When the representatives of the new and progressive Board of Aldermen await Emily for her tax arrears, she has withdrawn completely into her past world. Readers note that no communication is possible between Emily and the representatives:
His voice was dry and cold. “I don't have taxes in Jefferson. Colonel Sartoris explained it to me. Maybe one of you can get access to city records and see for yourself.
"But we do. We are the city authorities, Miss Emily. Didn't you get a note from the sheriff, signed by him?"
"I have a newspaper, yes," said Miss Emily. “Maybe he thinks he's the sheriff. . . I don't have taxes in Jefferson.
"But nothing in the books shows that we..."
"See Colonel Sartoris. I don't have taxes in Jefferson.
"But Miss Emily..."
"See Colonel Sartoris." (Colonel Sartoris had been dead nearly ten years.) "I have no taxes in Jefferson. Ser ser!" The black man appeared. "Take these gentlemen out."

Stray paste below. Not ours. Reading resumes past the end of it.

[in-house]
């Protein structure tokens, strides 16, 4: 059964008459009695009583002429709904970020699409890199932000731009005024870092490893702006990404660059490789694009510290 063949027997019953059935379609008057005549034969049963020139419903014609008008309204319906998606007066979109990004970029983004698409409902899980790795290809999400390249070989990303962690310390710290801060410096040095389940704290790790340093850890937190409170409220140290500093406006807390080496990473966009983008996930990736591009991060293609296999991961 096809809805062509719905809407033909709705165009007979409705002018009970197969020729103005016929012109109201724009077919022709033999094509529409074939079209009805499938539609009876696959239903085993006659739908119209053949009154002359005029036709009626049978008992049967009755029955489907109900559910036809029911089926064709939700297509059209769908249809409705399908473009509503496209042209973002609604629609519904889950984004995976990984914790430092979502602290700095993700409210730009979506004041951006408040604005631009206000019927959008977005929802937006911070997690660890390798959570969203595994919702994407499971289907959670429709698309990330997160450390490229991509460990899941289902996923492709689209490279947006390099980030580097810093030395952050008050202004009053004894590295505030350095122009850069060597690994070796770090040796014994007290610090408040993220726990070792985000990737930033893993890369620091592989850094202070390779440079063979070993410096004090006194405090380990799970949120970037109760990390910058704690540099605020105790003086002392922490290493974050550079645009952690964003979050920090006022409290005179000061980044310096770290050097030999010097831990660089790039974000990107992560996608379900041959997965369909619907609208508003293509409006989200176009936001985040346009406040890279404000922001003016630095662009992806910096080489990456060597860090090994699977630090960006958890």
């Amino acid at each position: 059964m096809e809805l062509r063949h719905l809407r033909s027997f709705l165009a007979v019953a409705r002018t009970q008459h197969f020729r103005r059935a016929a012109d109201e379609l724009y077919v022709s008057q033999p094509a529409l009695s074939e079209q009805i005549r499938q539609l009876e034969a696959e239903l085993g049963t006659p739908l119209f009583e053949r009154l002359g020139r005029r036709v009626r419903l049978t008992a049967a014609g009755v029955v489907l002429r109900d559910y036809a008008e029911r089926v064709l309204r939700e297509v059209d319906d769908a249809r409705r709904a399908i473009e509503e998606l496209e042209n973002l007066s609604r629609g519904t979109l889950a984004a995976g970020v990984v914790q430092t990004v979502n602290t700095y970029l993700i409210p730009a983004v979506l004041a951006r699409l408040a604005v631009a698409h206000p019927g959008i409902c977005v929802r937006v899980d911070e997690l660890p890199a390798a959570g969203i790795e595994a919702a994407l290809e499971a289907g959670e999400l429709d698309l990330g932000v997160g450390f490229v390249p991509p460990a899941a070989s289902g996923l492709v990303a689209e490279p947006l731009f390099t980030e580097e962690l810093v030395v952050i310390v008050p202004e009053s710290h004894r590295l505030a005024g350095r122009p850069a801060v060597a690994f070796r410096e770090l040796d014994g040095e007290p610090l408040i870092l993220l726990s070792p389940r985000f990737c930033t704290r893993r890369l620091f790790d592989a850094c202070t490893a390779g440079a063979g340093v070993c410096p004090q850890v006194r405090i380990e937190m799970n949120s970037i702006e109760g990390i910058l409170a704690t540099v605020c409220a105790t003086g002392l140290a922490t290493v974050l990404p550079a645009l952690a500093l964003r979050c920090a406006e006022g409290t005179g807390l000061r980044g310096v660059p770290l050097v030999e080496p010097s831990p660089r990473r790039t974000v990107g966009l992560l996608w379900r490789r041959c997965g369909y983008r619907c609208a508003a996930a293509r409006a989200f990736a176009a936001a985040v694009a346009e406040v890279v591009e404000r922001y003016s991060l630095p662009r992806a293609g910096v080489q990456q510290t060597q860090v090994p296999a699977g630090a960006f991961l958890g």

Just as Emily refused to acknowledge her father's death, she now refuses to acknowledge Colonel Sartoris' death. He had given his word, and according to the traditional view "his word" knew no death. It is the past against the present - the past with its social decency, the present with all that is recorded in the "books". Emily lives in the past, becoming a world of unreality for us in the present. Here are the facts that set the tone of the story and create the atmosphere of unreality that surrounds it.
Faulkner constantly contrasts past and present. For example, the author distinguishes between the attitude of Judge Stevens (who is in his eighties) and the attitude of the young man (a member of the "upcoming generation") who comes to see him about the smell in Emily's house. For the young man, Emily's world ceased to exist. The city's health codes are on the books. "Damn it, sir," replies the judge, "You want to tell a lady that she smells bad to her face?" Emily bowed to societal pressures by allowing her father's funeral, but triumphed over society when it came to smell. She had already won when she bought the poison and refused to comply with the demands of the law because they didn't exist for her.